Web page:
Greetings to you on this beautiful snowy day!
I recently attended a Biodynamic preparations workshop in Colorado where we made Horn Manure which is the basis for soil fertility and the renewal of degraded soils. I have been using various Biodynamic preparations since we started the farm, in particular the Field Spray which aids the transformation of organic materials already in the soil into humus, and the Compost Starter used for creating healthy, effective compost. But getting the "transmission" from Lloyd Nelson was extraordinary. Needless to say that this winter, I will be busy reading Steiner's major writings on agriculture!
It's been a while since I found the time to write anything substantial on this blog. For one thing, the farm being prevented by City codes to operate with groups of volunteers has kept me quite busy to say the least! And in addition to running the farm, I have inherited the management of the property as the owner now lives in Colorado, and have been dealing with the many building repairs imposed by the City.
If you've been wondering how we've been doing, I am happy to report that we are doing quite well. As much uncertainty as we are in regarding the fate of the property and our ability to continue operating as a farm, we've been proceeding as if we will indeed do another farming season here. As the harvest season came to a near stop (we still have chard, kale and collard growing), we have been busy putting the garden to sleep. During the winter, much activitiy goes on underground and nourishing the soil with both compost, cover crops and love is essential to building the soil health that next year's plant will depend on. During the summer, we made over 30 yards (over 9 tons!) of compost from food scraps donations from the Food Depot and coffee grounds from Dulce. All that yummy compost has been turned in the garden beds and they've been mulched with straw. The straw keeps the soil protected from the damaging effects of UVs and in the early spring, keeps the weeds from growing. I find all that work winterizing the garden very nourishing, as if putting a child to sleep. Along with the garden, I get ready to go underground, dreaming of the sun's return and slowing down after a season that had the furious pace of a marathon!
Despite all the hurdles thrown at us by the City and neighbor, two hail storms and some major crop failures (cucumbers in particular) we managed to double the volume of food we grew last year. In our tiny 1/3 acre farm, we managed to grow some 10,000lbs of the most delicious and nutritious produce.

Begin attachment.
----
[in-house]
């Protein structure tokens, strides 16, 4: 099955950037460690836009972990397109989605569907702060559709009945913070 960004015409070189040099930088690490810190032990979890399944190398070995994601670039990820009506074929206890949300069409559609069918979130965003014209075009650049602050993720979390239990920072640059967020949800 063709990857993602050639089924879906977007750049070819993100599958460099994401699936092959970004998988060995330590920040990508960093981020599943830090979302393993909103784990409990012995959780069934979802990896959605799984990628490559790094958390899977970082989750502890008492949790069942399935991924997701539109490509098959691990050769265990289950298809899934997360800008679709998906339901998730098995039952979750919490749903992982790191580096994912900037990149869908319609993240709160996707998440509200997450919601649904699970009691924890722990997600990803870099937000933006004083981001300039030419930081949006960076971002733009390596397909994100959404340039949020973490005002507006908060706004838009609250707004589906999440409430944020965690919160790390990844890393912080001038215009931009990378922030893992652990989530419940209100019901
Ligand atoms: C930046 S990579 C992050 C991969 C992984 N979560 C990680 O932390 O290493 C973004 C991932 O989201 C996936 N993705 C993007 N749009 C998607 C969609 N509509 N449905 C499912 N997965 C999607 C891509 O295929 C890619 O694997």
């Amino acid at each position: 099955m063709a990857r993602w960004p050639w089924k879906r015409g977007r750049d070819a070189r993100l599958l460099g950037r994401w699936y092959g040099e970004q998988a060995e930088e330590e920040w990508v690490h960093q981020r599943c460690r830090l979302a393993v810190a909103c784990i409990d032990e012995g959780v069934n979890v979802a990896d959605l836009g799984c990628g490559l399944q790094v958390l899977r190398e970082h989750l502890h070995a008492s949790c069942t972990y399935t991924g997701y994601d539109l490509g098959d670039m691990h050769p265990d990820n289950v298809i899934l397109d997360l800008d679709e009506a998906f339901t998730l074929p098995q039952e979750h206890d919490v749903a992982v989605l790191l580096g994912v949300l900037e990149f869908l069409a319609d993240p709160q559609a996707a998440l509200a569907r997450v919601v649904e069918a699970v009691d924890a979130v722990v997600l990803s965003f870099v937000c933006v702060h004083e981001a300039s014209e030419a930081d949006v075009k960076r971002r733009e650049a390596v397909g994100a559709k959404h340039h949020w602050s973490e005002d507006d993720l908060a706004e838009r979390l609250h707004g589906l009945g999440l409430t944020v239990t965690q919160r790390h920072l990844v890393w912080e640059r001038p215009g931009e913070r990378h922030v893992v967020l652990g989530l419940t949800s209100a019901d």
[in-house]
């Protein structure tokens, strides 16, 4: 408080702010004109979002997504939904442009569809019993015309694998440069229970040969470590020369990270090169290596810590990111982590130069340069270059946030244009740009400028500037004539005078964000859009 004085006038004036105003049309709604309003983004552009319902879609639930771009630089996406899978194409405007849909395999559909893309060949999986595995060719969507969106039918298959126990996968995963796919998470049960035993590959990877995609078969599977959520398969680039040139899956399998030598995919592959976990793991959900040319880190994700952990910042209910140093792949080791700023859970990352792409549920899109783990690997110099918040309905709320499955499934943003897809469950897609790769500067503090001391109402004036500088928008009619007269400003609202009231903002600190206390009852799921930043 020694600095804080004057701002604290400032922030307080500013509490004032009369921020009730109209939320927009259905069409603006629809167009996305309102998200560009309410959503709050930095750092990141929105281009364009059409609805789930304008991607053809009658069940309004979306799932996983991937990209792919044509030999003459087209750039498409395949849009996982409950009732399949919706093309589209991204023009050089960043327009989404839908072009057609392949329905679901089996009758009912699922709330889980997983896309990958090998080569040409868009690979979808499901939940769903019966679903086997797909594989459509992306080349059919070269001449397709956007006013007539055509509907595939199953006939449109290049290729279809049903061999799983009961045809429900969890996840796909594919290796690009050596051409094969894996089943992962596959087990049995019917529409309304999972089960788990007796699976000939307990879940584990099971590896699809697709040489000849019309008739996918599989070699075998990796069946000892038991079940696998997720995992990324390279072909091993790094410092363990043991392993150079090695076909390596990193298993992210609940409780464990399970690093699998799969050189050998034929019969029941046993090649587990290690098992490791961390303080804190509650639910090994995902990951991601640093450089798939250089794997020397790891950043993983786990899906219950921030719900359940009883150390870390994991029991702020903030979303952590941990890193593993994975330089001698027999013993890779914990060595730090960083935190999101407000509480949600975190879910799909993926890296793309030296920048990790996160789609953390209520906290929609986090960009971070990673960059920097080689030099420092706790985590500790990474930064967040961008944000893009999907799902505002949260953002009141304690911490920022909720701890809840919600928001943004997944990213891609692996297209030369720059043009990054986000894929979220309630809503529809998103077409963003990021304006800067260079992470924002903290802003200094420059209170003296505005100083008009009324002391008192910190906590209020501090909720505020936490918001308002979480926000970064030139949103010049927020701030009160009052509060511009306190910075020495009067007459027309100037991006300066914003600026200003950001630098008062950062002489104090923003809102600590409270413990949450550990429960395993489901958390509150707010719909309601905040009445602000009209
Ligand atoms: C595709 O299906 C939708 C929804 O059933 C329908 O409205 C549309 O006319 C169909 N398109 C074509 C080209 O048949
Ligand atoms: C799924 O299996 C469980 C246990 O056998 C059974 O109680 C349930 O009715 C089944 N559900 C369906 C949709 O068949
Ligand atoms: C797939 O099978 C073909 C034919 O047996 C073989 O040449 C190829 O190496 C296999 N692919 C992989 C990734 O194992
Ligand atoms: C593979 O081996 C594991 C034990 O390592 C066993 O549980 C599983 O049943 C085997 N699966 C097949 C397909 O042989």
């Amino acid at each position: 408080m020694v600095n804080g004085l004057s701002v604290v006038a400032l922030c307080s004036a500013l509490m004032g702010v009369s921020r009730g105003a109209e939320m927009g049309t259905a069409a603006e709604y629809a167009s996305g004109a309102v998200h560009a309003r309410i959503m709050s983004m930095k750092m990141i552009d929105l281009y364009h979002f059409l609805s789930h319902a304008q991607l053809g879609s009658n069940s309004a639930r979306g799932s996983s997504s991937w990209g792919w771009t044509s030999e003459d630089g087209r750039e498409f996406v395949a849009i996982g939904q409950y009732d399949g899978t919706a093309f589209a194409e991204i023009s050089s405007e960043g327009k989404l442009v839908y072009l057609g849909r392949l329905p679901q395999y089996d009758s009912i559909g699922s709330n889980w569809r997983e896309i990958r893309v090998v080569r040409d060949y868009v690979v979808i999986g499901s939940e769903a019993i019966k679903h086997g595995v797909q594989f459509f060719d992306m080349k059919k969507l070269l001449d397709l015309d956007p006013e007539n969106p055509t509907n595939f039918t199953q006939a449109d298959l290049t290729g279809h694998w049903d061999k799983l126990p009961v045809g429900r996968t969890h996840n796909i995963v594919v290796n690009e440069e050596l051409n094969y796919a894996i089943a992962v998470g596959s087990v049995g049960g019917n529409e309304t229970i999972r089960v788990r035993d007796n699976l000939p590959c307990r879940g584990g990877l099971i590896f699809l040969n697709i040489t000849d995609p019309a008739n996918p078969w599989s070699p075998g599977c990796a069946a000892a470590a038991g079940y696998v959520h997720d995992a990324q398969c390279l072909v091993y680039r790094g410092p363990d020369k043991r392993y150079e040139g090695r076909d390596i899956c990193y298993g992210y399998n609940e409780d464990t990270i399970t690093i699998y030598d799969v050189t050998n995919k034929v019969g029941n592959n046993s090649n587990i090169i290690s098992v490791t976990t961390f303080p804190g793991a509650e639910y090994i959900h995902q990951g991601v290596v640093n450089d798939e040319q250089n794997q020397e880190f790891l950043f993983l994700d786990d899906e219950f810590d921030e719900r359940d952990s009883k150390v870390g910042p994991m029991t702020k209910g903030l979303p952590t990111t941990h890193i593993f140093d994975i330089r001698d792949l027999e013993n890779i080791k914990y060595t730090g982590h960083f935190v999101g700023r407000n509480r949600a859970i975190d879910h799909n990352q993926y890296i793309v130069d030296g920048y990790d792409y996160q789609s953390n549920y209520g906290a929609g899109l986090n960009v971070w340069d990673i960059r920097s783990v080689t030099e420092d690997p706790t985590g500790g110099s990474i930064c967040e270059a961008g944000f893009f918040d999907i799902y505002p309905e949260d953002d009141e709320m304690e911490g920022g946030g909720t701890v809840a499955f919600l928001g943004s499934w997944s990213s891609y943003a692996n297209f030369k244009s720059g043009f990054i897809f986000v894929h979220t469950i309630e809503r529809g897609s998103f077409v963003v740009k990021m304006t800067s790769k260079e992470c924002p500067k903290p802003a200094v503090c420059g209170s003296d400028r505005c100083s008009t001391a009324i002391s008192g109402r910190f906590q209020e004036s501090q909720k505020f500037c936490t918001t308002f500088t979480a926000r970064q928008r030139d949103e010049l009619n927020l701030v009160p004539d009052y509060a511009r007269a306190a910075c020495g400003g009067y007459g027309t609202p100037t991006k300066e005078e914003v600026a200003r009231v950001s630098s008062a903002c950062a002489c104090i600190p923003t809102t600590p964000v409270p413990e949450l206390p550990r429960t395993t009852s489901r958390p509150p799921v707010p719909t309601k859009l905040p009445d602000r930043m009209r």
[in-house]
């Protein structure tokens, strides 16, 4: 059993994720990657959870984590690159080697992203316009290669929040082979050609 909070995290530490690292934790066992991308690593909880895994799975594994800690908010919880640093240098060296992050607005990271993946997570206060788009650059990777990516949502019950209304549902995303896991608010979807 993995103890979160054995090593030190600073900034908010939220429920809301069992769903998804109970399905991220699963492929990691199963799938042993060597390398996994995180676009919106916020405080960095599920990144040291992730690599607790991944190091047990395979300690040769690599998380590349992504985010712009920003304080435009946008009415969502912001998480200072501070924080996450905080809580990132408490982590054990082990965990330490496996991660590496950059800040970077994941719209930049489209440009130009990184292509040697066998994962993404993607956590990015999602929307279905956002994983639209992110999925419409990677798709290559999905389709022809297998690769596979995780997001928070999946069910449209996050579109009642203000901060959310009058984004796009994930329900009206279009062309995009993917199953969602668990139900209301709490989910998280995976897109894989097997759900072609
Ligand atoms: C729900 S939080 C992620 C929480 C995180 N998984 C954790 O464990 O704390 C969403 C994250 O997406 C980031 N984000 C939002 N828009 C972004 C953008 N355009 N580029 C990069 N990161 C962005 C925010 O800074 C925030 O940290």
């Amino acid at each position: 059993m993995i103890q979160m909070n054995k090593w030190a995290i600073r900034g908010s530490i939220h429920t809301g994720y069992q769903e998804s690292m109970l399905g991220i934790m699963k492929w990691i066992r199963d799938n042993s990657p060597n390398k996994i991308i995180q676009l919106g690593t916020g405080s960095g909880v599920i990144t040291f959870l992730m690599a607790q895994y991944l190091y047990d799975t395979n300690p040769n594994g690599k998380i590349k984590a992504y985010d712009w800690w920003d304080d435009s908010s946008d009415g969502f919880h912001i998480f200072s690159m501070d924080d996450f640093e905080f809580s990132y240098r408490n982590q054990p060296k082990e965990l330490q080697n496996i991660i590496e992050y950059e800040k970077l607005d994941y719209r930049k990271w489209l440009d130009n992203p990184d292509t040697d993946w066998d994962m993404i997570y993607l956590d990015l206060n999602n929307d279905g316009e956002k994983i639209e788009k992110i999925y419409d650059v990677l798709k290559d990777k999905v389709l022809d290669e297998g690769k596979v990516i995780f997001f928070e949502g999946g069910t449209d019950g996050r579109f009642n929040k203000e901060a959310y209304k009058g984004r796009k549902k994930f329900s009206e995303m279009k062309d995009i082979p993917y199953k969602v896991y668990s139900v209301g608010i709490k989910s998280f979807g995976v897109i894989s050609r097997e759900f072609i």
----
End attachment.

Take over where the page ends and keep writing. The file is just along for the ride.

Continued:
This fall, we've been creating some new beds on the farm slopes. They will benefit from a better and longer sun exposure and some (berms) will only be watered with rainfall. We used corn and sunflower stalks, garden waste, horse manure and recycle potting soil from the Santa Fe Greenhouses nursery to build the bulk of the soil in these new areas. Some of the berms edges have already been seeded with wild flowers.
Remember Brian DeBenedetti (left), my friend from Seattle who helped us build our first greenhouse last year? Well, he's back in Santa Fe and is busy building our new luxury walk-in chicken coop (formerly an old root cellar) with the assistance of Kim (right), one of our beloved volunteers.
Speaking of volunteers, ever since the City restricted us to using only 2 volunteers at a time, our volunteer help has dwindled. I am not one to ask for help very often but we need to beef up our circle of volunteers to support and nurture our project if we want to have a successful impact on urban agriculture in Santa Fe. Any help is appreciated. We are always busy building, preparing beds, sorting seeds, organizing, turning compost, tending to our feathered friends, writing grants or magazine articles and even making a documentary! If you have any time and energy to spare, we can always find something interesting for you to do. Our intention in this grand adventure is to share our experience and knowledge with our community in order to make it more resilient and self-sufficient. If interested in volunteering, please email Dominique.